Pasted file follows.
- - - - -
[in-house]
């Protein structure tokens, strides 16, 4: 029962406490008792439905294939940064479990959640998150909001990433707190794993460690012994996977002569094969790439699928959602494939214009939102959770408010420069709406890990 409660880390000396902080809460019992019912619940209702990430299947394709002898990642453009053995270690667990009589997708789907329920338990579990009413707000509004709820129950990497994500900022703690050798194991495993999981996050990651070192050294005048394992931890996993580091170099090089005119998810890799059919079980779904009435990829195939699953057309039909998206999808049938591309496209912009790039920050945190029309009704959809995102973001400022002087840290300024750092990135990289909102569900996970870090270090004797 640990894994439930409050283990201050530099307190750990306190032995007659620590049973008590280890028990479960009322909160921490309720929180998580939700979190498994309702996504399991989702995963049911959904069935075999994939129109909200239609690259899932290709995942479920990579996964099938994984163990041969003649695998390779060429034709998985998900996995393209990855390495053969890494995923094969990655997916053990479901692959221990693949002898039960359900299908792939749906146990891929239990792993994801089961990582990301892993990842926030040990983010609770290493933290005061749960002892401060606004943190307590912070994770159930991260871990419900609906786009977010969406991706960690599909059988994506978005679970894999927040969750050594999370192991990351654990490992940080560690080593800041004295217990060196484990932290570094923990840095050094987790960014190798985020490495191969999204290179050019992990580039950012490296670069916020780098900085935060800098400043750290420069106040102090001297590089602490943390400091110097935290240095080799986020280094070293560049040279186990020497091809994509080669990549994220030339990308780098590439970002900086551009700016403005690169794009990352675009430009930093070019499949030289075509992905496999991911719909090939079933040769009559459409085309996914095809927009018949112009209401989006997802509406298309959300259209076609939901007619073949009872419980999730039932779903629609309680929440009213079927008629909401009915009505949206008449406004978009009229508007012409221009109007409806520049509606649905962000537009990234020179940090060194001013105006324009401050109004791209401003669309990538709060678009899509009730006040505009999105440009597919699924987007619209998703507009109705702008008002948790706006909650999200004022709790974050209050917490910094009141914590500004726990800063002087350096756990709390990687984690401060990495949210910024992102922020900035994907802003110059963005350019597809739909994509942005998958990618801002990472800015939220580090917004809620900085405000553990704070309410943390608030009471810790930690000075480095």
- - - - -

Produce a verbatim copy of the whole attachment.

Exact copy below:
[in-house]
């Protein structure tokens, strides 16, 4: 029962406490008792439905294939940064479990959640998150909001990433707190794993460690012994996977002569094969790439699928959602494939214009939102959770408010420069709406890990 409660880390000396902080809460019992019912619940209702990430299947394709002898990642453009053995270690667990009589997708789907329920338990579990009413707000509004709820129950990497994500900022703690050798194991495993999981996050990651070192050294005048394992931890996993580091170099090089005119998810890799059919079980779904009435990829195939699953057309039909998206999808049938591309496209912009790039920050945190029309009704959809995102973001400022002087840290300024750092990135990289909102569900996970870090270090004797 640990894994439930409050283990201050530099307190750990306190032995007659620590049973008590280890028990479960009322909160921490309720929180998580939700979190498994309702996504399991989702995963049911959904069935075999994939129109909200239609690259899932290709995942479920990579996964099938994984163990041969003649695998390779060429034709998985998900996995393209990855390495053969890494995923094969990655997916053990479901692959221990693949002898039960359900299908792939749906146990891929239990792993994801089961990582990301892993990842926030040990983010609770290493933290005061749960002892401060606004943190307590912070994770159930991260871990419900609906786009977010969406991706960690599909059988994506978005679970894999927040969750050594999370192991990351654990490992940080560690080593800041004295217990060196484990932290570094923990840095050094987790960014190798985020490495191969999204290179050019992990580039950012490296670069916020780098900085935060800098400043750290420069106040102090001297590089602490943390400091110097935290240095080799986020280094070293560049040279186990020497091809994509080669990549994220030339990308780098590439970002900086551009700016403005690169794009990352675009430009930093070019499949030289075509992905496999991911719909090939079933040769009559459409085309996914095809927009018949112009209401989006997802509406298309959300259209076609939901007619073949009872419980999730039932779903629609309680929440009213079927008629909401009915009505949206008449406004978009009229508007012409221009109007409806520049509606649905962000537009990234020179940090060194001013105006324009401050109004791209401003669309990538709060678009899509009730006040505009999105440009597919699924987007619209998703507009109705702008008002948790706006909650999200004022709790974050209050917490910094009141914590500004726990800063002087350096756990709390990687984690401060990495949210910024992102922020900035994907802003110059963005350019597809739909994509942005998958990618801002990472800015939220580090917004809620900085405000553990704070309410943390608030009471810790930690000075480095």